It was a day that Megan Buemann had been looking forward to for months.
On July 4, Buemann and her colleagues at the North Island Island Wildlife Recovery Centre finally got to release a Great Horned Owl back into the wild that they had been nursing for months.
“I’m very happy, I’m almost nervous excited,” said Buemann, an animal care worker at NIWRA. “It’s very fulfilling to see them off and free and healthy.”
They chose Little Mountain near Parksville, a popular hiking spot where on a clear day you can see for kilometers, as the place to release the now recovered Great Horned Owl.
But upon releasing the raptor, Buemann saw a disturbing sight over the cliff – piles of trash including appliances and televisions, at the base of the mountain.
“Looks like a TV screen down there,” said Buemann as she was surveying the bottom of the cliff.
“It’s kind of disheartening you know we wanna create a good environment for ourselves and wildlife and then there’s junk down there.”
Sadly, Little Mountain is the same place where volunteers with Parkville Rotary and BC Backcountry Hunters and Anglers have hundreds of hours over the past two years lifting out 14 tonnes of garbage by helicopter.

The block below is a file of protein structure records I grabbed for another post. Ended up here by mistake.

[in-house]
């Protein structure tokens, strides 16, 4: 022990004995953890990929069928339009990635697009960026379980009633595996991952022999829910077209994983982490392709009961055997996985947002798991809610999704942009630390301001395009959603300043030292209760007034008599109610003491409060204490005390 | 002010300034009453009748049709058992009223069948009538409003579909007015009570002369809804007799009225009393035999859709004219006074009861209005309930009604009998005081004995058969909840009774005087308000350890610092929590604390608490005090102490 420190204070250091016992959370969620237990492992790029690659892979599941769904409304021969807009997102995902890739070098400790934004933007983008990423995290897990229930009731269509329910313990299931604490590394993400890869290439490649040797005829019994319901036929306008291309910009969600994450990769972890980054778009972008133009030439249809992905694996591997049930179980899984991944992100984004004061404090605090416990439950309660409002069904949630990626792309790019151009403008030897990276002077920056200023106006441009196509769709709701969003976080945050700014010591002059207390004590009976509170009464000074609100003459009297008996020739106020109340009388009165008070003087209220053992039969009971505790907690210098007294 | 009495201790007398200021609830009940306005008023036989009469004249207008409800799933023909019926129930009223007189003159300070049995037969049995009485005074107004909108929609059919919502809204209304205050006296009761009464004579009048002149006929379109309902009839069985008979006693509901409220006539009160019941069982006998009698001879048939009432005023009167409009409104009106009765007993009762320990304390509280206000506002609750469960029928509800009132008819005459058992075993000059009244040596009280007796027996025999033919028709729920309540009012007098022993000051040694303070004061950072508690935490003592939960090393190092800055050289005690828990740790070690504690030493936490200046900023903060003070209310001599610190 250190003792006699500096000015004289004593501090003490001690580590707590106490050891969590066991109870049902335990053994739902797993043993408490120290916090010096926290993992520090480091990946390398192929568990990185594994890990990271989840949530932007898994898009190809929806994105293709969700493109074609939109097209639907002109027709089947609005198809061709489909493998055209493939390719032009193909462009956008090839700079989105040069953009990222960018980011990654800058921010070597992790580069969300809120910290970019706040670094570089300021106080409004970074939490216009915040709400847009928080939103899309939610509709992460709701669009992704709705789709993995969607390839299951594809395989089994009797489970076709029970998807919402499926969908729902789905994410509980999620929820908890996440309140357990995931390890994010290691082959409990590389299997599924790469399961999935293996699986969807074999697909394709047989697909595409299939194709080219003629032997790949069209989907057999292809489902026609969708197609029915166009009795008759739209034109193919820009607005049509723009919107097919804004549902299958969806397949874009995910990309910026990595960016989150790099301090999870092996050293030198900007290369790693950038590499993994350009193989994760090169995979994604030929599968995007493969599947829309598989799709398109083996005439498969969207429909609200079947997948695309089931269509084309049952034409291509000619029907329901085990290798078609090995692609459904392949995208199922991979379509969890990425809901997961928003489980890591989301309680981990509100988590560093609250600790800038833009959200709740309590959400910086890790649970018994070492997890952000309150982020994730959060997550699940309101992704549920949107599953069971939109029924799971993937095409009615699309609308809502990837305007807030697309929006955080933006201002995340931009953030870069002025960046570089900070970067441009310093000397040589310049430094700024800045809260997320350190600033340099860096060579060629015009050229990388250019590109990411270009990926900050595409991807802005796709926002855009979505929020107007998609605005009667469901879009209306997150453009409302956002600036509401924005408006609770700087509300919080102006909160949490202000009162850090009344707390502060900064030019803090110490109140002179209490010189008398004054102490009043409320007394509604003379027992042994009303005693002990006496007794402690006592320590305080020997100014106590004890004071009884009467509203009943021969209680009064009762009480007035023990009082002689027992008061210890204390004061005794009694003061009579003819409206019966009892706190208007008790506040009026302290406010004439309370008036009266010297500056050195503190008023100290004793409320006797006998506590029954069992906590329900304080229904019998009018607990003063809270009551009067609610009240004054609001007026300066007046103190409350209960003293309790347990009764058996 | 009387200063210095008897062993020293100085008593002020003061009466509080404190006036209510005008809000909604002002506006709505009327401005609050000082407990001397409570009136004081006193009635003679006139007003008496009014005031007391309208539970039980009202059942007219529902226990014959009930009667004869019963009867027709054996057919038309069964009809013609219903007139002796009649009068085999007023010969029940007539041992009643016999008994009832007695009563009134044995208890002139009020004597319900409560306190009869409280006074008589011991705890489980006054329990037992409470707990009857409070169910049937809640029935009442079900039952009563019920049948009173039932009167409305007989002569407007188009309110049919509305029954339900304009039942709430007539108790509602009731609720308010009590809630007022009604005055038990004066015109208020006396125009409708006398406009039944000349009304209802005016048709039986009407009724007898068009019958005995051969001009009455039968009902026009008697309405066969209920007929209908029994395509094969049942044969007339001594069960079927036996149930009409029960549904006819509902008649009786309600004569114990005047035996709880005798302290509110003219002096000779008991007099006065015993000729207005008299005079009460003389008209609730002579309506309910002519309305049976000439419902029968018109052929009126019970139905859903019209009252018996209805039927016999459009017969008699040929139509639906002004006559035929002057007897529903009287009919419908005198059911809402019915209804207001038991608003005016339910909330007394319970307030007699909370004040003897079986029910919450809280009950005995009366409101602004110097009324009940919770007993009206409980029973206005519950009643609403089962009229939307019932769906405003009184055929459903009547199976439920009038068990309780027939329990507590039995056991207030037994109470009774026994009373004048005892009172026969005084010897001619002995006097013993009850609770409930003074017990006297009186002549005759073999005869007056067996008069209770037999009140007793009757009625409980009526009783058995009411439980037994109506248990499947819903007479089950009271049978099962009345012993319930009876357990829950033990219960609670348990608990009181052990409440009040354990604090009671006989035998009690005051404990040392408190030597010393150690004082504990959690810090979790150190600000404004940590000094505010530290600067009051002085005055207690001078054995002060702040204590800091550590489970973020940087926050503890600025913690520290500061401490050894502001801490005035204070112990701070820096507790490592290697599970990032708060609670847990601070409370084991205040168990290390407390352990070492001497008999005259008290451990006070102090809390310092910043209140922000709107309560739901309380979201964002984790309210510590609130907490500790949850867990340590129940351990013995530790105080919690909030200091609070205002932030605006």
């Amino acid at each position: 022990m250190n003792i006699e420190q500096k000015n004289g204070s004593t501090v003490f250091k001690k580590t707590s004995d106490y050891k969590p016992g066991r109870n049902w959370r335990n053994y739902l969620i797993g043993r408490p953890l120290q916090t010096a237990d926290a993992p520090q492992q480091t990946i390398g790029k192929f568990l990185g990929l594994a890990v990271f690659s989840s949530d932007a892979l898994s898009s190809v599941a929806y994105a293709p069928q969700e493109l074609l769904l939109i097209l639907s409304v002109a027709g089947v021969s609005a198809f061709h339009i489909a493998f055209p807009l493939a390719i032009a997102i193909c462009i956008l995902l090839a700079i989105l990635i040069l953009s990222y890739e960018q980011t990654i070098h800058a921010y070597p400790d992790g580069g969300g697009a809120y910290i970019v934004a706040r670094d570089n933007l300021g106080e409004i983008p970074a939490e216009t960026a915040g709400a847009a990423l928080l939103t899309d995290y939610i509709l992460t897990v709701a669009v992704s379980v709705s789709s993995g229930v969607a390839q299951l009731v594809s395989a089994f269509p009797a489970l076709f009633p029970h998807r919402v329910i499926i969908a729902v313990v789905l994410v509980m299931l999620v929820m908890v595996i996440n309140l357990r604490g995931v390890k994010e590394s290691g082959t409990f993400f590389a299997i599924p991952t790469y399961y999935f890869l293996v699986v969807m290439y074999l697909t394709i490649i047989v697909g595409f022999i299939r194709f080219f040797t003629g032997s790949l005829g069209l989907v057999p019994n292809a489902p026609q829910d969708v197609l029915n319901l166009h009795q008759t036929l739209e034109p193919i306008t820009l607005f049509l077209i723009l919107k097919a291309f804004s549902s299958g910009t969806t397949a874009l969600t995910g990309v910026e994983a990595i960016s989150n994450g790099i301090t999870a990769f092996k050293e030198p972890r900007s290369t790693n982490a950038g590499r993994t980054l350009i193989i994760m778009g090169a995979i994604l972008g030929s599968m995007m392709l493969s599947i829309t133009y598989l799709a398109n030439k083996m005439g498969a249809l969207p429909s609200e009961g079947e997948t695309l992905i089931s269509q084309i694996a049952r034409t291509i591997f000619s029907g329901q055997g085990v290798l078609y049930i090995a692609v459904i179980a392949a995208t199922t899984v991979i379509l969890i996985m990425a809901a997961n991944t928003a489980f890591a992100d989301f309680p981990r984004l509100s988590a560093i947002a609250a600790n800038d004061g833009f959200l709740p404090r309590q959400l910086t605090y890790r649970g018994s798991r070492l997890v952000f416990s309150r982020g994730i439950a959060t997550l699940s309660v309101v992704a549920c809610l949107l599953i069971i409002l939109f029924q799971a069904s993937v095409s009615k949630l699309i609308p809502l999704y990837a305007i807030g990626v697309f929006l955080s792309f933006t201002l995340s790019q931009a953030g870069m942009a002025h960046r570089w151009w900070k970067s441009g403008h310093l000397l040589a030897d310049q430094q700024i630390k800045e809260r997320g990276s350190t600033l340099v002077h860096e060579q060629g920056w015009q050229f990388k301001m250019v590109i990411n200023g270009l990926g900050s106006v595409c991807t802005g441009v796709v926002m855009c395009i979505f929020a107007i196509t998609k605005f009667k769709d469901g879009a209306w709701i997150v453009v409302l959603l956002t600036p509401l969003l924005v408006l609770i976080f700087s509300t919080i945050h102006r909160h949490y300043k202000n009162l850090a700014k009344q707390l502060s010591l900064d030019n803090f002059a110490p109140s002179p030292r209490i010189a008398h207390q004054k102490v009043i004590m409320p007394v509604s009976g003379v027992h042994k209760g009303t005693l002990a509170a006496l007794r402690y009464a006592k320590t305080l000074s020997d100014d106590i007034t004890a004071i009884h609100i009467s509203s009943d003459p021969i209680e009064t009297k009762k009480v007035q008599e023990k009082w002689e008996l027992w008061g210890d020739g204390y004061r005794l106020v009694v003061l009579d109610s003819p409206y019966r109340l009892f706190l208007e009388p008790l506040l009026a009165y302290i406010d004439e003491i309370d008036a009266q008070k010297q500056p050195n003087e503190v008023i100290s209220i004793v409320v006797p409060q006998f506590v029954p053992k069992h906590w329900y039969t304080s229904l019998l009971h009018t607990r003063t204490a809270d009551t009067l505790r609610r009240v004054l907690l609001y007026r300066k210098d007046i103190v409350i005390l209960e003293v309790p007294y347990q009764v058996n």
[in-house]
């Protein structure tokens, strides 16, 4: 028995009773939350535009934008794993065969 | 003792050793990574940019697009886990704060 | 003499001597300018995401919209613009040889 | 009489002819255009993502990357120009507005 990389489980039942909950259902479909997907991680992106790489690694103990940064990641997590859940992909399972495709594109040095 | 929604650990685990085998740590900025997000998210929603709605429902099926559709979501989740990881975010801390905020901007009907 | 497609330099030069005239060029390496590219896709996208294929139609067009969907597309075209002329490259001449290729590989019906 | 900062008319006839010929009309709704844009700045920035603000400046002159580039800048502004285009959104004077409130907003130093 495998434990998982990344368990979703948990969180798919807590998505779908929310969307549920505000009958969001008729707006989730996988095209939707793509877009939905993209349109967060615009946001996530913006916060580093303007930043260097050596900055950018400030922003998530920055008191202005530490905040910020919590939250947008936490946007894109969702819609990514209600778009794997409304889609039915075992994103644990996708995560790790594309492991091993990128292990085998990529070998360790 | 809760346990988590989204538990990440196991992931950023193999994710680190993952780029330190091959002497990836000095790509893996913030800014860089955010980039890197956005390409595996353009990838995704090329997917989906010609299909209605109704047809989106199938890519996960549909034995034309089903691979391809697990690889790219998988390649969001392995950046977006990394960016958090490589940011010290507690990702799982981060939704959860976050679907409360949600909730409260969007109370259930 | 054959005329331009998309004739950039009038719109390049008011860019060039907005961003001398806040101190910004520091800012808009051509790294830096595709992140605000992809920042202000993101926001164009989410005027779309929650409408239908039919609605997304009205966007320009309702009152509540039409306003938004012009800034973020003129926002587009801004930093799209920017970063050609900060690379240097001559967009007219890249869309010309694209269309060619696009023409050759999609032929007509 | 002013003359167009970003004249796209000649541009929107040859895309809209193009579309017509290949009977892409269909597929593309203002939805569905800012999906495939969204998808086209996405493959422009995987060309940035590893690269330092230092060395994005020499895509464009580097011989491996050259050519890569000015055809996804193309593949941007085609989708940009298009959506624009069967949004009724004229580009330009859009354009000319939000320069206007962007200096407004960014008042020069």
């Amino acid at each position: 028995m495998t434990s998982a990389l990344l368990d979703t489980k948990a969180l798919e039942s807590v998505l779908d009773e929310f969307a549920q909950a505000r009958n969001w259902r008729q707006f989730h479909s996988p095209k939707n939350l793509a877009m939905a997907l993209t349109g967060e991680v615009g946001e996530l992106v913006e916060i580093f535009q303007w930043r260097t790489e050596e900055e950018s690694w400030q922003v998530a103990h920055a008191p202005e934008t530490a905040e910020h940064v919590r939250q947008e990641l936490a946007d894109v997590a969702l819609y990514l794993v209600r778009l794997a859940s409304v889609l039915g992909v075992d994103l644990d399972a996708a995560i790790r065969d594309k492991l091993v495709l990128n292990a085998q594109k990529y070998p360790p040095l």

Bill Rawlins, a Parksville Rotary Club member and organizer of one of the big cleanups around Little Mountain, said it was heartbreaking to learn that all their effort had been disregarded.
“I’m befuddled that people would actually go and do that; after the work that was done,” Rawlins said.
Rawlins and other Rotary Club members actually hadn’t seen the trash piles themselves because COVID-19 had cancelled their annual cleanup earlier this year.
Either way, the news was crushing.
“I’m just absolutely disappointed. So disappointed,” said Rawlins.
It’s a feeling that Ryan Anderson knows too.
According to Anderson, illegal dumping has been such a problem on his road in the Regional District of Nanaimo that he has started going through it looking for clues.
“If I find an address I’ll load [the trash] in my truck and take it to the address and dump it there,” he said. “It is amazing what people throw out.”
Volunteers whose cleanup was stopped back in May due to COVID-19 are already organizing to get back on the ground in July.
“It’s gonna mean that we’re going to have to do some more work,” said Rawlins.